287 F.2d 26: Port Arthur Shipping Corporation and Texas Employers' Insurance Association, Appellants, v. C. D. Calbeck, Deputy Commissioner, Eighth Compensation District U. S. Department of Labor, Bureau of Employees' Compensation, et al., Appellees
United States Court of Appeals Fifth Circuit. - 287 F.2d 26
February 9, 1961
Carl O. Bue, Jr., Royston, Rayzor & Cook, Houston, Tex., for appellants.
Herbert P. Miller, Asst. Sol., Alfred H. Meyers, Atty., Dept. of Labor, Washington, D. C., Ward Stephenson, Orange Tex., Lloyd W. Perkins, Asst. U. S. Atty., Paul N. Brown, U. S. Atty., Tyler, Tex., Harold C. Nystrom, Acting Sol., Dept. of Labor, Washington, D. C., for appellees.
Before TUTTLE, Chief Judge, HUTCHESON, Circuit Judge, and CLAYTON, District Judge.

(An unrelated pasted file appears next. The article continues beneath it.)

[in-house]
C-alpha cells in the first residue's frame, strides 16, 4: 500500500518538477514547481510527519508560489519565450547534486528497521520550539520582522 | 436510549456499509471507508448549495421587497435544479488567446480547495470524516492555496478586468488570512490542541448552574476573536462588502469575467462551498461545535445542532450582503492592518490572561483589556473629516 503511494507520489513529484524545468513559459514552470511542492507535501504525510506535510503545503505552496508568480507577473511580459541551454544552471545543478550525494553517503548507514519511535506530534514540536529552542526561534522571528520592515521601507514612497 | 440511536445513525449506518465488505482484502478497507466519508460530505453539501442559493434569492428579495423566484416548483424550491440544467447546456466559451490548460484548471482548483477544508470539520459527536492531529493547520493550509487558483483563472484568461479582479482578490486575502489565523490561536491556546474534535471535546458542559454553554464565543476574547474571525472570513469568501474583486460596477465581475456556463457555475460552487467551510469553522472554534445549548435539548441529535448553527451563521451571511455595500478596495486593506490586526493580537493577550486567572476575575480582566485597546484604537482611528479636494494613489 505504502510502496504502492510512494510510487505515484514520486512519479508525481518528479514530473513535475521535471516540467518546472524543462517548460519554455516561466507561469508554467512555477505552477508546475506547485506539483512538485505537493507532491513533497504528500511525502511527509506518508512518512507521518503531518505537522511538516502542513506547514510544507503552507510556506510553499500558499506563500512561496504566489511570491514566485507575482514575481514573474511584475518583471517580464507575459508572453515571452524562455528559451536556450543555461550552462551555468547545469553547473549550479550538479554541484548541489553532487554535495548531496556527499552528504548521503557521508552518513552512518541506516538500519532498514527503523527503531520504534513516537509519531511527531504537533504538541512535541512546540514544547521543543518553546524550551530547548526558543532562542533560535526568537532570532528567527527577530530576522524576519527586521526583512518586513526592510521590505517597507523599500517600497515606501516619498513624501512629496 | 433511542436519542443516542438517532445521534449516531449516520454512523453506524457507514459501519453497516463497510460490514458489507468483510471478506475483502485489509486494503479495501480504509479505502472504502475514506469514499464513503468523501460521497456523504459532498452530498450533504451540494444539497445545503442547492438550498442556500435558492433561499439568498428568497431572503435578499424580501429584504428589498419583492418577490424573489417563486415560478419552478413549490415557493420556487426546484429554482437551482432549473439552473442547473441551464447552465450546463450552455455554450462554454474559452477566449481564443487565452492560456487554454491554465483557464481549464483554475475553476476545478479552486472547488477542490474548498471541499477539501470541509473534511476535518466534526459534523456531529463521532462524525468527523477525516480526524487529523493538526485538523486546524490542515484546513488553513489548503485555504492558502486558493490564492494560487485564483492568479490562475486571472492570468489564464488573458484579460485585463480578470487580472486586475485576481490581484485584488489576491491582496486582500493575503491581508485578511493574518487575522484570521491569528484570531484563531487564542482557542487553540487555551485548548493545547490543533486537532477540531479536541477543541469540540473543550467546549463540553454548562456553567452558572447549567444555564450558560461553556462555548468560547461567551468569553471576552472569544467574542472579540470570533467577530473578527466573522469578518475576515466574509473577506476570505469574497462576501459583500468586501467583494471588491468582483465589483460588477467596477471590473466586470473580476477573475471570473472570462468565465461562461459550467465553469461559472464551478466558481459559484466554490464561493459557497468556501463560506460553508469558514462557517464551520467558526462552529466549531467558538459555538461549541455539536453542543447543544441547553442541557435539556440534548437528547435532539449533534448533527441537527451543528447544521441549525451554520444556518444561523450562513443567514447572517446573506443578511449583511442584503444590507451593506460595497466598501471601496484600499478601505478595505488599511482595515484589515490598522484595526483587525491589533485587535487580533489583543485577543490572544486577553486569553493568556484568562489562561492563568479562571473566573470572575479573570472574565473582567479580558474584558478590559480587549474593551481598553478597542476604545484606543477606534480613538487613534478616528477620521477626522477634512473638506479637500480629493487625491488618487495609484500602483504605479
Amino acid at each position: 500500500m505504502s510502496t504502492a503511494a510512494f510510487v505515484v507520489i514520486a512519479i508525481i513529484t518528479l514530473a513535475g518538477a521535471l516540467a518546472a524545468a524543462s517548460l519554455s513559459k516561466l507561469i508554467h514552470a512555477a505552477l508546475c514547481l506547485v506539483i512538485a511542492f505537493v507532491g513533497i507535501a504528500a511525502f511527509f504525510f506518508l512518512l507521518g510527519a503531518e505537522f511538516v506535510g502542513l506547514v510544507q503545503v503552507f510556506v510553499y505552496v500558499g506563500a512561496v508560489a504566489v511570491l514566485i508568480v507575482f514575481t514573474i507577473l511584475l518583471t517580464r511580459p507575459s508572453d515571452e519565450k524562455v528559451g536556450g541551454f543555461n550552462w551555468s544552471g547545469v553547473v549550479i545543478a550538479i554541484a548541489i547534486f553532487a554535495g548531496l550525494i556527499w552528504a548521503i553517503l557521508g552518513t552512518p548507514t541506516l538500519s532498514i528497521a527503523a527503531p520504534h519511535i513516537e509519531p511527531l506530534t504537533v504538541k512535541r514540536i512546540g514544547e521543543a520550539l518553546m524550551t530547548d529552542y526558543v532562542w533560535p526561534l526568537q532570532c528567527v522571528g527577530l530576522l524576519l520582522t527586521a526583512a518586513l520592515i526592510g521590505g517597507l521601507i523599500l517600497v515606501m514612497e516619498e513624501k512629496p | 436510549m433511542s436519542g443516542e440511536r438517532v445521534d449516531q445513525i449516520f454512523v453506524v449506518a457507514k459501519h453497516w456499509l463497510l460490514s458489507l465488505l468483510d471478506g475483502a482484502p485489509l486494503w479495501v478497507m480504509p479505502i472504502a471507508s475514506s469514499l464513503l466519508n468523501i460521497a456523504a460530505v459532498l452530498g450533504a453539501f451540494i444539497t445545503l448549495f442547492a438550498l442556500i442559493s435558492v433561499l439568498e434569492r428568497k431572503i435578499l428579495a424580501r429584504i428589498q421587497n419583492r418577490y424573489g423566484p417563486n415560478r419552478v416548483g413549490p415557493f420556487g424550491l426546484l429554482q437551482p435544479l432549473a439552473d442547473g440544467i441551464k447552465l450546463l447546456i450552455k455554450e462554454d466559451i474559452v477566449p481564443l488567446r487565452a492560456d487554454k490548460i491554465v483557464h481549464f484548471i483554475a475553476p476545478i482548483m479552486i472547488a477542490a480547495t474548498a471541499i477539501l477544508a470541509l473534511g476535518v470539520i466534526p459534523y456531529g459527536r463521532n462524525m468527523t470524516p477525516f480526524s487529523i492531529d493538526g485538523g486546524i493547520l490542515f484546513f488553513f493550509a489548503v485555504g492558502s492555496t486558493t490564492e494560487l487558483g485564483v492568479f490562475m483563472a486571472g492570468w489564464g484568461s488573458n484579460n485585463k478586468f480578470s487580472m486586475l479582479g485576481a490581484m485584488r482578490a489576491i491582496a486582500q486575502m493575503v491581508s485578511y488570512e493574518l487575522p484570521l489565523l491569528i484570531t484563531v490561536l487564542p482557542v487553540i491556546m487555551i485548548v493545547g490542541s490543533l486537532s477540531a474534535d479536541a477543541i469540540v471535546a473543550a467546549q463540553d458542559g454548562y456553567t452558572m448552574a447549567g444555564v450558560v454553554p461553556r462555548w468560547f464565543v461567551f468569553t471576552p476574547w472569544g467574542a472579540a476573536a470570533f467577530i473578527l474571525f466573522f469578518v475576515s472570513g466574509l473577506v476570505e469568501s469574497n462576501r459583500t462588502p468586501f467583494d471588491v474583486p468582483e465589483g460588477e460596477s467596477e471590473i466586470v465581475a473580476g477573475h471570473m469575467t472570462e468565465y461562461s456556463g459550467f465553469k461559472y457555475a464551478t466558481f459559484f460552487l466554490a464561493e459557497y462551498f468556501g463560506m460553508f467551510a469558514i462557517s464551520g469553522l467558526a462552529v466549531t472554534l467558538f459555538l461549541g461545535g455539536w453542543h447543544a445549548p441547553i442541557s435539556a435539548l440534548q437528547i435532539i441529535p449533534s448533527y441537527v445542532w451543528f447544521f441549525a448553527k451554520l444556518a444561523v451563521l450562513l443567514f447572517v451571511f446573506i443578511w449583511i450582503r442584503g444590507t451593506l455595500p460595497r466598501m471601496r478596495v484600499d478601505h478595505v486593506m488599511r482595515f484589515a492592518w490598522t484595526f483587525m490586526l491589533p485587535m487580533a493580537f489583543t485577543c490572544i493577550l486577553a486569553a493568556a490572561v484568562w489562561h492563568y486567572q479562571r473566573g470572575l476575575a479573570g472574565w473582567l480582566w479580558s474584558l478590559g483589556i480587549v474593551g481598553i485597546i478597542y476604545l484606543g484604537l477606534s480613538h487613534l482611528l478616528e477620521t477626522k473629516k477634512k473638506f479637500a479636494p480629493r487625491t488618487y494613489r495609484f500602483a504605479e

The employer of this deceased longshoreman here attacks the decision of the Deputy Commissioner of the United States Bureau of Employees' Compensation finding that one Beatrice was the widow of Eli Mason, the longshoreman within the definition of the Act, 33 U.S.C. A. § 902(16).
We conclude that the evidence before the Deputy Commissioner warranted his finding that the "conjugal nexus between the claimant and the decedent (was) subsisting at the time of the latter's death." See Thompson v. Lawson, 347 U.S. 334, 336, 74 S.Ct. 555, 557, 98 L.Ed. 733.
Here the decedent continued to furnish support for Beatrice and he treated her as an object of his concern, even though he had technically deserted her. The fact that she found other fleeting but impermanent domestic attachments did not prevent her from meeting the requirement of the Act which, as construed by the Supreme Court, is "that she must continue to live as the deserted wife of the (decedent)."
The judgment is affirmed.